19

So I'm writing a bash shell script, and my first few lines looks like this:

if ! [ $# -eq 0 || $# -eq 1 ]; then
    echo -e "Usage: myScriptName [\e[3mdir\e[0m] [\e[3m-f file\e[0m]"
    exit 1
fi

But when I run it, it says "[: missing `]'". I don't see a missing ], and nothing except the ; is touching the ], so what am I missing?

2
  • 4
    ShellCheck might help.
    – kojiro
    Feb 9, 2016 at 0:27
  • 2
    Since || separates two commands, [ receives the value of $#, -eq, and 0 as its arguments. To maintain the illusion of being syntax, [ requires a "matching" ] as its final argument.
    – chepner
    Feb 9, 2016 at 4:21

3 Answers 3

31

You cannot use operators like || within single-brace test expressions. You must either do

! [[ $# -eq 0 || $# -eq 1 ]]

or

! { [ $# -eq 0 ] || [ $# -eq 1 ]; }

or

! [ $# -eq 0 -o $# -eq 1 ]

The double-brace keyword is a bash expression, and will not work with other POSIX shells, but it has some benefits, as well, such as being able to do these kinds of operations more readably.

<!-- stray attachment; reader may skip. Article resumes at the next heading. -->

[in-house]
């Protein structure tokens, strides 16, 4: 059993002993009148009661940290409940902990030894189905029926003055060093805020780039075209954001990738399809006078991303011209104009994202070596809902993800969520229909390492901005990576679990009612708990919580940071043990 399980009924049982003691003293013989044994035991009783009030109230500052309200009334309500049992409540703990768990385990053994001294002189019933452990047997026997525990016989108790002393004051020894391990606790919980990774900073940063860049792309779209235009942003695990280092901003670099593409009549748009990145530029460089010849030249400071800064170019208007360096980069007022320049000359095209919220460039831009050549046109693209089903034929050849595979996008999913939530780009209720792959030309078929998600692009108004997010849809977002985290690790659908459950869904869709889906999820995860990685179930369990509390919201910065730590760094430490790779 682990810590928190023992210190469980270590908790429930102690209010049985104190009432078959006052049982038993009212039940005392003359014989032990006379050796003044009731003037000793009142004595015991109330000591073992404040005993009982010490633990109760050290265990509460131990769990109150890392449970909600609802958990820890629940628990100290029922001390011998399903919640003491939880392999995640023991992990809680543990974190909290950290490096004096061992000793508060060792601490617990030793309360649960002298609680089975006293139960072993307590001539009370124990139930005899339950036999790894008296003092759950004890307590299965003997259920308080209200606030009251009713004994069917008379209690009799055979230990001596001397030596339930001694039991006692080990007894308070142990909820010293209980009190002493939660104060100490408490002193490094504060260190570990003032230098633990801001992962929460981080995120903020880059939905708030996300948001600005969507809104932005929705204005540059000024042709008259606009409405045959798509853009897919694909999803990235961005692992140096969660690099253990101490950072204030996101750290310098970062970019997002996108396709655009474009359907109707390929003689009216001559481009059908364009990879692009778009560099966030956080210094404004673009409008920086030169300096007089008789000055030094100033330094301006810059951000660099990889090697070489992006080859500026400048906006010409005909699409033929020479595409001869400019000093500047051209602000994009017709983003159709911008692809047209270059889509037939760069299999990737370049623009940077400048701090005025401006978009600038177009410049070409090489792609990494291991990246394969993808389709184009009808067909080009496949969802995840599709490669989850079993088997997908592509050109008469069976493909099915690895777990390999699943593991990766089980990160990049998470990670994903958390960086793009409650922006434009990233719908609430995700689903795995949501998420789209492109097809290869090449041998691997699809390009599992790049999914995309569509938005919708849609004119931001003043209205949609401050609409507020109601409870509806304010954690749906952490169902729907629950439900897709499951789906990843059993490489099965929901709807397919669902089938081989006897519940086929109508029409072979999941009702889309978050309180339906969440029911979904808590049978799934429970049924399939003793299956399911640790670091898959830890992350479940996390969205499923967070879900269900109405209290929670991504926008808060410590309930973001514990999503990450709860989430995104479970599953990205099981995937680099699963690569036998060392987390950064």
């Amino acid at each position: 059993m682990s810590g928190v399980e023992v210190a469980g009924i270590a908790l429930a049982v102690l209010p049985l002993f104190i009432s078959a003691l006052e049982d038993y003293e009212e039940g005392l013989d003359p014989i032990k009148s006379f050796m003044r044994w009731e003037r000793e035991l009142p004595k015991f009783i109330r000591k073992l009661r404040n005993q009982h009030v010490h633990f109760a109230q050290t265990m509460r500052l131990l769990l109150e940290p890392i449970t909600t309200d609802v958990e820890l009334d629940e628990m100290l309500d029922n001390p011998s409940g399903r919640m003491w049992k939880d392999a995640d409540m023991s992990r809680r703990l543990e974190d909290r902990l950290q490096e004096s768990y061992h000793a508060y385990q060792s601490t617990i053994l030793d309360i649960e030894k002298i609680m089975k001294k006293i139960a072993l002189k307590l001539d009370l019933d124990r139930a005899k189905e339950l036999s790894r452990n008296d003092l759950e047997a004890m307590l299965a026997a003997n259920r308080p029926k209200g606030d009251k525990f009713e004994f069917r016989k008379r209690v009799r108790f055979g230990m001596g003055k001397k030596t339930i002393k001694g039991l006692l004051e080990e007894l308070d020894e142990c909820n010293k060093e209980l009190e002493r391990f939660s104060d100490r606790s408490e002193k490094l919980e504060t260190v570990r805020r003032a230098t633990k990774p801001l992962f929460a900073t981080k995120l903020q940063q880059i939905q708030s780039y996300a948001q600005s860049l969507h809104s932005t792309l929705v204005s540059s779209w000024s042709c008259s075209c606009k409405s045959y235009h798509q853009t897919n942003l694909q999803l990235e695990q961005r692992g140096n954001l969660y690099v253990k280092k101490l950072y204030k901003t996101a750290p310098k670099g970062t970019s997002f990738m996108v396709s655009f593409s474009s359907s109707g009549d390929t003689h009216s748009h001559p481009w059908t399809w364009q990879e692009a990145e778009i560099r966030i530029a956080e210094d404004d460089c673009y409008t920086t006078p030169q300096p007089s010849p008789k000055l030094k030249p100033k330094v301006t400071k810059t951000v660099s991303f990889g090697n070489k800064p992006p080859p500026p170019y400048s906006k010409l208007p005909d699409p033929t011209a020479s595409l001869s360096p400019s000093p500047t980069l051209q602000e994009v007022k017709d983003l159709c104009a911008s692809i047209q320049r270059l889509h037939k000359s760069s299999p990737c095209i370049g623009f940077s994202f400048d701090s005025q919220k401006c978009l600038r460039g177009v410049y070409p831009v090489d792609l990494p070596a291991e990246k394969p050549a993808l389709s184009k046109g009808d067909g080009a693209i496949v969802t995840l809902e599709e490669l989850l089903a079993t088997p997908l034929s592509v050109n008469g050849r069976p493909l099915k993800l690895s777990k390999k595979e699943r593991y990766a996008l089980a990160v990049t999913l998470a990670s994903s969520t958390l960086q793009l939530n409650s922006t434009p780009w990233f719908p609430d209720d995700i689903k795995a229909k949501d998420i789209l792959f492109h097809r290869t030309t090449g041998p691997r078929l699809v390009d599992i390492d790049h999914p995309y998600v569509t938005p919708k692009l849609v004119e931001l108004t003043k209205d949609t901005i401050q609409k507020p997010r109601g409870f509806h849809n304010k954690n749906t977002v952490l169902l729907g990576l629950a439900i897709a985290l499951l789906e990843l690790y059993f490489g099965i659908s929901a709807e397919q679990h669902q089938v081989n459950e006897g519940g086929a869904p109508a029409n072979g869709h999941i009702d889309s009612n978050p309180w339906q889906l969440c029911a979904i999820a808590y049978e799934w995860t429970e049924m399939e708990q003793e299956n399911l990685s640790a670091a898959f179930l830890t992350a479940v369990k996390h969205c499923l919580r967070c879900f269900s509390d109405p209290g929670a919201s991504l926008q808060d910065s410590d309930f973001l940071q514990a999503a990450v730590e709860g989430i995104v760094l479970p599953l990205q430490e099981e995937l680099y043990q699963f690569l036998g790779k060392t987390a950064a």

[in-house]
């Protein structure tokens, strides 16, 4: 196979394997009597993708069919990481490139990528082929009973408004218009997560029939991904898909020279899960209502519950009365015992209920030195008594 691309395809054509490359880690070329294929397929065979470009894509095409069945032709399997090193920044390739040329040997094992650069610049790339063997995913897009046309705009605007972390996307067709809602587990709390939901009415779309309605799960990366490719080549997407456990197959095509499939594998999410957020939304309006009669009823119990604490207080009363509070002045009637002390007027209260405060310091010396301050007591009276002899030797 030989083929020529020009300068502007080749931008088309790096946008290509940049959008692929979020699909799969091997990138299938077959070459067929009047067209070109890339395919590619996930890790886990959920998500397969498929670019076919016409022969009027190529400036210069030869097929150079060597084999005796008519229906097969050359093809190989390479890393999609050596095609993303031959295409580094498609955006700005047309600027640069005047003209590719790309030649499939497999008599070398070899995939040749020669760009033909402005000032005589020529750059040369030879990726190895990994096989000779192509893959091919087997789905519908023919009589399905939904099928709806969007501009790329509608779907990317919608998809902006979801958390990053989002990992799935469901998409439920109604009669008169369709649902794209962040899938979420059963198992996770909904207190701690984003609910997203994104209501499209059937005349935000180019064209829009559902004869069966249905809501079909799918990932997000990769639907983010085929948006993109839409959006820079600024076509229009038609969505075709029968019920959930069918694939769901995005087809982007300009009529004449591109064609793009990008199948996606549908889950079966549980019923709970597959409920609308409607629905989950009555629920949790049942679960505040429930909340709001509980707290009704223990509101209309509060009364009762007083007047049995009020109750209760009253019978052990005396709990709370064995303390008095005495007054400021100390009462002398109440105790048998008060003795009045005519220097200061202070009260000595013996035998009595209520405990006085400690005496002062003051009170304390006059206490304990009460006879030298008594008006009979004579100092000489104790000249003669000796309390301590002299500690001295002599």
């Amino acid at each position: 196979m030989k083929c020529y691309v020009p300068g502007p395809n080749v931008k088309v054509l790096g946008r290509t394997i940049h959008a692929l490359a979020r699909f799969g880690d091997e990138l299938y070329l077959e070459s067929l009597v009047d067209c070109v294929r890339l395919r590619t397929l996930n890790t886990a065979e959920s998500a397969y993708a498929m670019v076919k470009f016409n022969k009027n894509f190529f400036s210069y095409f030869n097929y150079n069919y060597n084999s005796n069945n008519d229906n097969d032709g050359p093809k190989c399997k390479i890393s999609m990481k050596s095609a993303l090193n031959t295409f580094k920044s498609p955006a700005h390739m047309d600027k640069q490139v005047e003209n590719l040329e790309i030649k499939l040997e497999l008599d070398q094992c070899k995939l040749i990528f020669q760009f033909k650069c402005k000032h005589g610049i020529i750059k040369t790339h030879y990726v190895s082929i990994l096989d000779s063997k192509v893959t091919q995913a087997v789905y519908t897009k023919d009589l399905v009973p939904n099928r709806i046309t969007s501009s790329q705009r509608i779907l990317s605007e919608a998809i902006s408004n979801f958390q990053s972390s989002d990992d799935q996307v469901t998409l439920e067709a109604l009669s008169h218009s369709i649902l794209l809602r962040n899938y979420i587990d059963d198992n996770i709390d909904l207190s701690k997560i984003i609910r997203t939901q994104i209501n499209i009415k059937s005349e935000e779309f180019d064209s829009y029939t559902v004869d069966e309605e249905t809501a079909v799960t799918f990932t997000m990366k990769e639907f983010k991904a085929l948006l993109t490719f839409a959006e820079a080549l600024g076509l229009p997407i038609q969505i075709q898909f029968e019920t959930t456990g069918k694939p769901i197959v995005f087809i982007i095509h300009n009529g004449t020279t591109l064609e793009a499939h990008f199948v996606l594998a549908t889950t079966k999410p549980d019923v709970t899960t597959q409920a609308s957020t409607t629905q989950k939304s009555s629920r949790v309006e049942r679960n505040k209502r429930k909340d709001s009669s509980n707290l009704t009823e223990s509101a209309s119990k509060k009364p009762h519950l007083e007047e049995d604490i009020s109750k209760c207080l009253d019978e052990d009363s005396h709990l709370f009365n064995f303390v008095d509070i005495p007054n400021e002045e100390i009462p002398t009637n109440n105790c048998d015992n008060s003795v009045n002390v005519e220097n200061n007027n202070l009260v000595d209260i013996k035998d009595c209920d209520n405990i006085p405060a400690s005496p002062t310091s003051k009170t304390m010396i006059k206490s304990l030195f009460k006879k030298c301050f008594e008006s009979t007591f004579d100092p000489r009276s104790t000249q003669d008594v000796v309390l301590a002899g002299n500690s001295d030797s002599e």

Of course, there are a lot of ways to test the number of arguments passed. The mere existence of $2 will answer your question, as well.

1
16

In my case I got this error with the following:

if [ $# -eq 1]; then

Notice that there is no space between the 1 and the ]. Adding a space fixed the error.

1
  • 2
    Adding space works for me. In my case I used command like [ ! -d "report-file"] && mkdir report-file && chmod 777 report-file and it throws error: -bash: [: missing ]'. After adding space after folder name [ ! -d "report-file" ]` it works. Oct 31, 2022 at 6:24
0

In some cases this error happens even if everything looks fine as @kojiro mentioned above. in such cases a simple and proper line-break will help. if-statement where you are checking with || should have a line-break from it's prior-line of code.

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